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Interacting to reach a shared decision is an omnipresent component of human collaboration. We explored the interaction between dyads of individuals with different levels of expertise. The members of the dyads completed a number line task privately, jointly and privately again. In the joint condition, dyad members shared their private estimates and then negotiated a joint estimate. Both dyad members averaged their private individual estimates to determine joint estimates, thereby showing a strong equality bias. Their performance in the joint condition exceeded the performance of the dyad’s best estimator, demonstrating interaction benefit, only when the dyad members had similar levels of expertise and when the averaged dyad performance was sufficiently accurate. At the end of the task, participants rated their and their partner’s level of competence. Participants were accurate in classifying themselves as the expert or the novice within the dyad. Nevertheless, novices tended to overestimate their ability as they admitted to being less competent but only slightly worse than their expert partner. Experts, instead, believed themselves to be more competent but were humble and considered their performance only marginally better than their partner. Overall, these results have important implications for settings in which people with different levels of expertise interact.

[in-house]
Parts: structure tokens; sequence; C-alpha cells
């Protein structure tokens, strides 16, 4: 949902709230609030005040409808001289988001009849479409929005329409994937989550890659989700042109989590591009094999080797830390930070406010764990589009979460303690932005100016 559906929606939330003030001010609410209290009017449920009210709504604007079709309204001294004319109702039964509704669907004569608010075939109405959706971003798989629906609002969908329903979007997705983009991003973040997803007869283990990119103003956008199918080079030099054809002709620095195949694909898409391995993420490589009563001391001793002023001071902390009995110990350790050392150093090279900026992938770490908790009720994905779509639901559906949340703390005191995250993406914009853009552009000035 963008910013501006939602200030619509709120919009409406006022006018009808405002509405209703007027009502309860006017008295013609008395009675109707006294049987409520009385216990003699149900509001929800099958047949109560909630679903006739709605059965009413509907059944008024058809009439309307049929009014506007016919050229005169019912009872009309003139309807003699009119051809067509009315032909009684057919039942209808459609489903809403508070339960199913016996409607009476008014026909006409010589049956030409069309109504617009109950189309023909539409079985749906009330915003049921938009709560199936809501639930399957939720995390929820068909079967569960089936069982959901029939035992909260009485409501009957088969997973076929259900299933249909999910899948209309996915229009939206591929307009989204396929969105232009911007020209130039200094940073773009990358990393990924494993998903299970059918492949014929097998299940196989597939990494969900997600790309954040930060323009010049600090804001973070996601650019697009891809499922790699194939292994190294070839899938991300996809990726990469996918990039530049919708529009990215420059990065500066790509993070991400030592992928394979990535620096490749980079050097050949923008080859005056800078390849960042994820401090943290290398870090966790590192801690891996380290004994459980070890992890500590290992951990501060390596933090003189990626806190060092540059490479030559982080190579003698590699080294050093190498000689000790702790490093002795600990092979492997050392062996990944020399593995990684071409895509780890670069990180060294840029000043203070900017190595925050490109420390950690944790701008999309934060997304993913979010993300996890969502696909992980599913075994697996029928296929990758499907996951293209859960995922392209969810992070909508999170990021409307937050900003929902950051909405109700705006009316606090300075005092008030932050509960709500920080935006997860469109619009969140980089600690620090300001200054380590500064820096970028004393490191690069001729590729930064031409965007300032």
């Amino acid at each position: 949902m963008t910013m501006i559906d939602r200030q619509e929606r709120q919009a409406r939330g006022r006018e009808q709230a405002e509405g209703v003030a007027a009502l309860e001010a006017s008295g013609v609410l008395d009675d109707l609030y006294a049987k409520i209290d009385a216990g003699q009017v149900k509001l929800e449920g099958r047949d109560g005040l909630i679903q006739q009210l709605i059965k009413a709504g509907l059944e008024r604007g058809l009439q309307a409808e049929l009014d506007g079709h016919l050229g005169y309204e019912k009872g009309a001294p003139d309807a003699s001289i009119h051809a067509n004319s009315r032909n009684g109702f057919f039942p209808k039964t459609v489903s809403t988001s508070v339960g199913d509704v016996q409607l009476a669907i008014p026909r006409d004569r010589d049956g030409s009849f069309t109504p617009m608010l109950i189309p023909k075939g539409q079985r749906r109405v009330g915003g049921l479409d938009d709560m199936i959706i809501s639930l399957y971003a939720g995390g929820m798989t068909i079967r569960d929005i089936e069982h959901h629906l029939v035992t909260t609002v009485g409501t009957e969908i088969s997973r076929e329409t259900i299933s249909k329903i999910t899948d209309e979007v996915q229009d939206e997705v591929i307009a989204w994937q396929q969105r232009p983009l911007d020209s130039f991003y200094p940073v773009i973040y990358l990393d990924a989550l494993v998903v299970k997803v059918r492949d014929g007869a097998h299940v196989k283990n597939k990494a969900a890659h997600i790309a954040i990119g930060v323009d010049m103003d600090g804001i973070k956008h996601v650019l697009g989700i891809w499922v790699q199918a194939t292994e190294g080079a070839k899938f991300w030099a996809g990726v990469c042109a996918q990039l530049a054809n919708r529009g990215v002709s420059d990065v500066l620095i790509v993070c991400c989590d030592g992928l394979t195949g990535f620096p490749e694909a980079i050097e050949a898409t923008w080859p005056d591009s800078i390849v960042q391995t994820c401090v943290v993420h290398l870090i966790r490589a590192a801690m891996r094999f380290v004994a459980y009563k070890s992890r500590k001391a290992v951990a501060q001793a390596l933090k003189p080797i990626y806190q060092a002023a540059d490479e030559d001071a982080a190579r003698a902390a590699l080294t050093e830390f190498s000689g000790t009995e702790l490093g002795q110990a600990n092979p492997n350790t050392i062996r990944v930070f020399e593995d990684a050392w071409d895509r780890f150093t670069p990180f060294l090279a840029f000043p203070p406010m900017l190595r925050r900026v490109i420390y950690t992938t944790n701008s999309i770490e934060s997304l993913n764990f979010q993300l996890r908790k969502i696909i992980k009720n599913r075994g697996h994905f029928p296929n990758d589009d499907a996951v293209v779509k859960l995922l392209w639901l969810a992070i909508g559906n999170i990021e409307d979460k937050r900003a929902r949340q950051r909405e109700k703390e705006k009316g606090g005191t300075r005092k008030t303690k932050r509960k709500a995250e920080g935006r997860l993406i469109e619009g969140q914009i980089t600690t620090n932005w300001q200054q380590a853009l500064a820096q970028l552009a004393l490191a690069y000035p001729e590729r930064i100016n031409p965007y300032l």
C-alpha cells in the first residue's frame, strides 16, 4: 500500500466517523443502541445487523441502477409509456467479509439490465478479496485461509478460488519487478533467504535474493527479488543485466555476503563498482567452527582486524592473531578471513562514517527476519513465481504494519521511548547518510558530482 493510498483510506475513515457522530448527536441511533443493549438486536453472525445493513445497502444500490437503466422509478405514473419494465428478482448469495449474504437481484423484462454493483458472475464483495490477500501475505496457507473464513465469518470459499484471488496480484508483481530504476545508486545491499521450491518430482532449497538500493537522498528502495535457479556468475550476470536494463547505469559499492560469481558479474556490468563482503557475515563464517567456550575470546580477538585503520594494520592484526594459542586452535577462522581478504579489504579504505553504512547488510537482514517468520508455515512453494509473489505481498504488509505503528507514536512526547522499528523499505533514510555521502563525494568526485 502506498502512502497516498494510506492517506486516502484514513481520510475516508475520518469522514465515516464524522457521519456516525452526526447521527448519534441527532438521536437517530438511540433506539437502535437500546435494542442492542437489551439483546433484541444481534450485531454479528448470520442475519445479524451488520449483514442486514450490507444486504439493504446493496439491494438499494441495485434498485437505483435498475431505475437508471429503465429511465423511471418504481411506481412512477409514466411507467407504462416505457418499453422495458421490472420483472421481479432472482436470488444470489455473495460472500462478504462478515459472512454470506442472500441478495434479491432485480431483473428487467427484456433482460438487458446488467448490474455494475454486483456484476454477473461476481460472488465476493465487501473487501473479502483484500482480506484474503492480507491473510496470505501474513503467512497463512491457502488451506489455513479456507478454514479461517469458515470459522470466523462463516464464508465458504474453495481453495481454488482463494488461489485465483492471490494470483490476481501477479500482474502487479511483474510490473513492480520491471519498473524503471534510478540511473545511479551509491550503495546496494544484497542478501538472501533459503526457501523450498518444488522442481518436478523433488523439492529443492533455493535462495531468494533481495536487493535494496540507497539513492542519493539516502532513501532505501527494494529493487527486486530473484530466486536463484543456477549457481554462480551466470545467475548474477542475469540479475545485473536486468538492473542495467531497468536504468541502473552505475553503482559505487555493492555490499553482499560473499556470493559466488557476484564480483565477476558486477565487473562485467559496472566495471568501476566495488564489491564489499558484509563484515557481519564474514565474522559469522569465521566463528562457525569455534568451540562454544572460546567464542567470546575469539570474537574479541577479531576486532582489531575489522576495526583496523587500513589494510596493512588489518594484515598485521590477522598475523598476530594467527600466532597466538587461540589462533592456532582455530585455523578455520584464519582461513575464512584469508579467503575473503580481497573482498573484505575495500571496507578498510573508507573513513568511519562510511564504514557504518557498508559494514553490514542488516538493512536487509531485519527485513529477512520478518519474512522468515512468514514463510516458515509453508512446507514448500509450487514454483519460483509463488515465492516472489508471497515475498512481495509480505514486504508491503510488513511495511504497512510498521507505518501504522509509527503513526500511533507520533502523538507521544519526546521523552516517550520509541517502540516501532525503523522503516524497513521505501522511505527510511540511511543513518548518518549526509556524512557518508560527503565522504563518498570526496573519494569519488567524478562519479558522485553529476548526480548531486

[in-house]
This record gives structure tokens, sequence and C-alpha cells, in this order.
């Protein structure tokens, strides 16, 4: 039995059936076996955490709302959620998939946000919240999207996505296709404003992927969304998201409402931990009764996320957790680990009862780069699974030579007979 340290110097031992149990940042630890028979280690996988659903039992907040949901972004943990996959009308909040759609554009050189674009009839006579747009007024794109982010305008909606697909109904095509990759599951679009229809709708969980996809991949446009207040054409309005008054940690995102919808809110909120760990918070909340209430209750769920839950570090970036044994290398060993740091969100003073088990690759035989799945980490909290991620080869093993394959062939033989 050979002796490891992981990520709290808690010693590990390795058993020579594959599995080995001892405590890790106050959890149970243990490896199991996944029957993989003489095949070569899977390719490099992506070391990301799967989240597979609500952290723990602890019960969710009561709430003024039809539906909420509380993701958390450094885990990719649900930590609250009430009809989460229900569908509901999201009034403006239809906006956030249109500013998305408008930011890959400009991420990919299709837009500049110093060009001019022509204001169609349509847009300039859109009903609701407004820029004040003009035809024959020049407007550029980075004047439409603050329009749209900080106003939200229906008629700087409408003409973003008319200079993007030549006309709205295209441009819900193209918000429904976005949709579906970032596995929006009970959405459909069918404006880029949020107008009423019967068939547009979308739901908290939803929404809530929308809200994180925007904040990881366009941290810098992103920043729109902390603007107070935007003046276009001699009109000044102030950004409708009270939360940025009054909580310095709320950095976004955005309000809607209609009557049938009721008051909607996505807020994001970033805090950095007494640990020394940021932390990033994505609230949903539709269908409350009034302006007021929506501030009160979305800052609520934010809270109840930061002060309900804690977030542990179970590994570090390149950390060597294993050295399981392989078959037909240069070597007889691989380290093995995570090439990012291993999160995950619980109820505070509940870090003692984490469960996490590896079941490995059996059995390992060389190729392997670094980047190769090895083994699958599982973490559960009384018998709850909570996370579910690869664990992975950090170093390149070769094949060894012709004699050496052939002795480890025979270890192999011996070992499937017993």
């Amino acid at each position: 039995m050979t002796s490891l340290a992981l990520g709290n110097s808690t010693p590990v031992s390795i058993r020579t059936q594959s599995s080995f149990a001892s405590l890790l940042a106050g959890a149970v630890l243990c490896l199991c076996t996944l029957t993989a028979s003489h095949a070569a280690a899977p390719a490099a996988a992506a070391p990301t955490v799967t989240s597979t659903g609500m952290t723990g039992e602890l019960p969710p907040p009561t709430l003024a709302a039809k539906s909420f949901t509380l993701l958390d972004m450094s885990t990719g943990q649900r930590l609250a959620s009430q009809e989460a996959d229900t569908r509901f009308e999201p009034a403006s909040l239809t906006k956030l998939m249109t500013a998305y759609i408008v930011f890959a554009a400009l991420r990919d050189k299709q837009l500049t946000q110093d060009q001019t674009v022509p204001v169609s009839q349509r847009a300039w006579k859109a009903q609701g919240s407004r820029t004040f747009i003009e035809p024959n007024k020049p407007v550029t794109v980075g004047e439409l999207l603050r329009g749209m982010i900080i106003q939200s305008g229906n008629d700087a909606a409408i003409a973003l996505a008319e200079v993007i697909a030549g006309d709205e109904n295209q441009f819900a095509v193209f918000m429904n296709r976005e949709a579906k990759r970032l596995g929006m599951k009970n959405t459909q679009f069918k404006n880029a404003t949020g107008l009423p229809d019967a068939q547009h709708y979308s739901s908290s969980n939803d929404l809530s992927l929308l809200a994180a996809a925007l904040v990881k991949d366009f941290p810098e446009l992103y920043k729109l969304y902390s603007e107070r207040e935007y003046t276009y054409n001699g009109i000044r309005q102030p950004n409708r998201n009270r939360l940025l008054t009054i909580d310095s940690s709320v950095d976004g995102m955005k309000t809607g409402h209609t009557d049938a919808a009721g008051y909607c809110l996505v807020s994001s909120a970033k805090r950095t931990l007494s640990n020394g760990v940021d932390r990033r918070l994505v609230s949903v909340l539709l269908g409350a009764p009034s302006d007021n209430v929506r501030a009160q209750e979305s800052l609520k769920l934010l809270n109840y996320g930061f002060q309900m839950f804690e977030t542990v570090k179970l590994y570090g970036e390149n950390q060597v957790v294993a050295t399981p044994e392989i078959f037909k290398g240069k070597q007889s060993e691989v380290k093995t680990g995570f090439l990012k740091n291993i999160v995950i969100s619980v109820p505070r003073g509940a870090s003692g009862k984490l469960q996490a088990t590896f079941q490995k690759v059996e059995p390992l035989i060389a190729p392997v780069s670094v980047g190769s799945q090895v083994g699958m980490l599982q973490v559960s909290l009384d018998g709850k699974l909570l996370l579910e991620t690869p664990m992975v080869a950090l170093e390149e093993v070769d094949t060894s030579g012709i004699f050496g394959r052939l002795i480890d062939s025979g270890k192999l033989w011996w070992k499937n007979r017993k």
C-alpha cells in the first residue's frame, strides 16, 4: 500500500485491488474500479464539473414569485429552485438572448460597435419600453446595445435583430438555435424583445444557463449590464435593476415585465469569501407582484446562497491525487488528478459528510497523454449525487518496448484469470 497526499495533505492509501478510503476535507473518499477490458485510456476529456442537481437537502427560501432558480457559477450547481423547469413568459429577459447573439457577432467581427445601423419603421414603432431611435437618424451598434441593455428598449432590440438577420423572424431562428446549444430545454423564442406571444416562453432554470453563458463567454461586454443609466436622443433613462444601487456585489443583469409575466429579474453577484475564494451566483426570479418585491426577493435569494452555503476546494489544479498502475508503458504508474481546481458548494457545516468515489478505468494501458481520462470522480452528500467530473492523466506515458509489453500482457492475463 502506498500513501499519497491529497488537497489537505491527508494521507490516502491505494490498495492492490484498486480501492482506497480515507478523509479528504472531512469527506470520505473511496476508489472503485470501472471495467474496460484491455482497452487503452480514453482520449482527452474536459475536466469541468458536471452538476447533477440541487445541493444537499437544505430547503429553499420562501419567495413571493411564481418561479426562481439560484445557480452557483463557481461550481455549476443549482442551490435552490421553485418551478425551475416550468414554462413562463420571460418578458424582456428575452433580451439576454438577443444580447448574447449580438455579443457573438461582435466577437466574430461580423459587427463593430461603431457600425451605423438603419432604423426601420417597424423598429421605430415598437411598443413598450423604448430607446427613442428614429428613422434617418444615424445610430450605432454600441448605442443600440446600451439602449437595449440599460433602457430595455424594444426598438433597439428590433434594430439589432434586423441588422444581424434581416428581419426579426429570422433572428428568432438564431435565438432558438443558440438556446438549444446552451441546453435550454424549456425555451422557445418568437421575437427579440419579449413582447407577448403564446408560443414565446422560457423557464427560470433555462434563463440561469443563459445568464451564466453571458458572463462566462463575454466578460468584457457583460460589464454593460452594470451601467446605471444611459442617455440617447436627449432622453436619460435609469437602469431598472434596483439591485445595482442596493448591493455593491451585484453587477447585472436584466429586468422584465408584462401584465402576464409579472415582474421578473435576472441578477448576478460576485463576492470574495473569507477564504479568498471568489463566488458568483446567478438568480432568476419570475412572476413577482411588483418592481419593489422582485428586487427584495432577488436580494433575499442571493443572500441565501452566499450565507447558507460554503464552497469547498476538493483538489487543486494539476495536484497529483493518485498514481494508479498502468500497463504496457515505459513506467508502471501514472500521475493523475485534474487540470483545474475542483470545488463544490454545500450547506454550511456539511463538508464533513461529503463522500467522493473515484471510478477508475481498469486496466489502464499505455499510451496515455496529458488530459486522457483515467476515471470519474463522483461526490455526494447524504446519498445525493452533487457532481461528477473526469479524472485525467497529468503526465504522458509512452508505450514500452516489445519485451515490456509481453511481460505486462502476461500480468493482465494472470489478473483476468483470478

Type

Journal article

Journal

Journal of Experimental Psychology: Human Perception and Performance

Publisher

American Psychological Association